Get ahead of family conversations about your estate


Get ahead of family conversations about your estate


About a year ago our family experienced a sudden, tragic accident and life changed for us all. It was devastating but there was some comfort in knowing that we had already had family conversations about what was to happen financially if an unexpected event arose. The assurance allowed us to focus on healing as a family, knowing we were all in tune about the estate.

As an advisor, I understand how overwhelming a conversation such as the one we had can be. It acknowledges death, which we might be uncomfortable discussing. It reveals information about money that many are taught to keep private. It brings to light the different priorities of different family members.

However, starting these conversations when people are healthy and happy is the best time. Dealing with death and taxes at the same time is terrible and might cause confusion or even conflict as grieving family members learn for the first time the details of an estate plan.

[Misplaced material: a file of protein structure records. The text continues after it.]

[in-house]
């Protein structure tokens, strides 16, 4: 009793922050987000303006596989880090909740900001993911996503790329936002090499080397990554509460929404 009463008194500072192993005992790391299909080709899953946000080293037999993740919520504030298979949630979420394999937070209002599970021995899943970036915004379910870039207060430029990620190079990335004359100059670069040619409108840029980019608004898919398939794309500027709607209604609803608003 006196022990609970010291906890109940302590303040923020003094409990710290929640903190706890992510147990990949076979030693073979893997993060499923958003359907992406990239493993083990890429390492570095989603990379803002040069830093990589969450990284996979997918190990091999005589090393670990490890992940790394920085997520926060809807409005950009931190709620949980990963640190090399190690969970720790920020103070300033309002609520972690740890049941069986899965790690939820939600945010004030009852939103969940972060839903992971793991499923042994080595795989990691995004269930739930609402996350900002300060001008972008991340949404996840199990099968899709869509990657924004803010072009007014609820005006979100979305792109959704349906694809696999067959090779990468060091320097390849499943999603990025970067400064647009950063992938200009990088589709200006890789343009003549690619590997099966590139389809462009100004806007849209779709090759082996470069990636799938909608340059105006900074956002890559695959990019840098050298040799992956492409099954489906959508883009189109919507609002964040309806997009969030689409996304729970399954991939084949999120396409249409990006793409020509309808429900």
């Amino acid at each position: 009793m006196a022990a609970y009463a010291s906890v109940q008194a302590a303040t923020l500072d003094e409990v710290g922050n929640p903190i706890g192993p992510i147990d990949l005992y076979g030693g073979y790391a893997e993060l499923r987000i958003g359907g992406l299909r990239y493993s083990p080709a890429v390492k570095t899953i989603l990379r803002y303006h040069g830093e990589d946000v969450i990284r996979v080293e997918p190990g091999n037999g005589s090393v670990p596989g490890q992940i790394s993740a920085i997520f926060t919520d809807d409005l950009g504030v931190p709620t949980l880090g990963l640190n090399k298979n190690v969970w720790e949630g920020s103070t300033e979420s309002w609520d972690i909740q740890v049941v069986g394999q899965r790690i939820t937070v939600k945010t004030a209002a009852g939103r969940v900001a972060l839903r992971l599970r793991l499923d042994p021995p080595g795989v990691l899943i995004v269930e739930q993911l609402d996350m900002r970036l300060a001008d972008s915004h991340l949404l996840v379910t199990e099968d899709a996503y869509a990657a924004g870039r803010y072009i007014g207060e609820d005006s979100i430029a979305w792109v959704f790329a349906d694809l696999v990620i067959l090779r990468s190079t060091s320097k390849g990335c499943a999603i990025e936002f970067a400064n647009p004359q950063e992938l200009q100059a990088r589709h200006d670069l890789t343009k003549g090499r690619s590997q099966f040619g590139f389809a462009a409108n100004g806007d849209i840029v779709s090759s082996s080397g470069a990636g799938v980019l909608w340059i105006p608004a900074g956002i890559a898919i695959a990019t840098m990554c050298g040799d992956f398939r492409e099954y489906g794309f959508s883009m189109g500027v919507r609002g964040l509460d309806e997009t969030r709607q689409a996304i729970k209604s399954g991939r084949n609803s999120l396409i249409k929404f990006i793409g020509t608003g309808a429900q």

The conversations you have can be positive.

Parents – you don’t have to share all details about your assets, but you should let your family know what you’re planning, and assure them that your Will and Power of Attorney are in place. The better they understand your wishes, the better they can carry them out after you’re gone. You can involve your investment advisor in some of these discussions -- as an objective party able to describe available options.

Kids – be patient in encouraging an open discussion. Take time to learn about estate planning and the different tools that can be put in place. Maybe soften “What about your money when you’re gone?” to  “Can we set a time this year to learn more about your estate plans?”

Be sure to agree on how family can access important documents quickly in the event that you are incapacitated or have died. These documents, or the means by which to access them, can be left with a family member, a lawyer, or other professional. And remember that estate planning isn’t only for older people. If your kids are young there is even more reason to have things in place.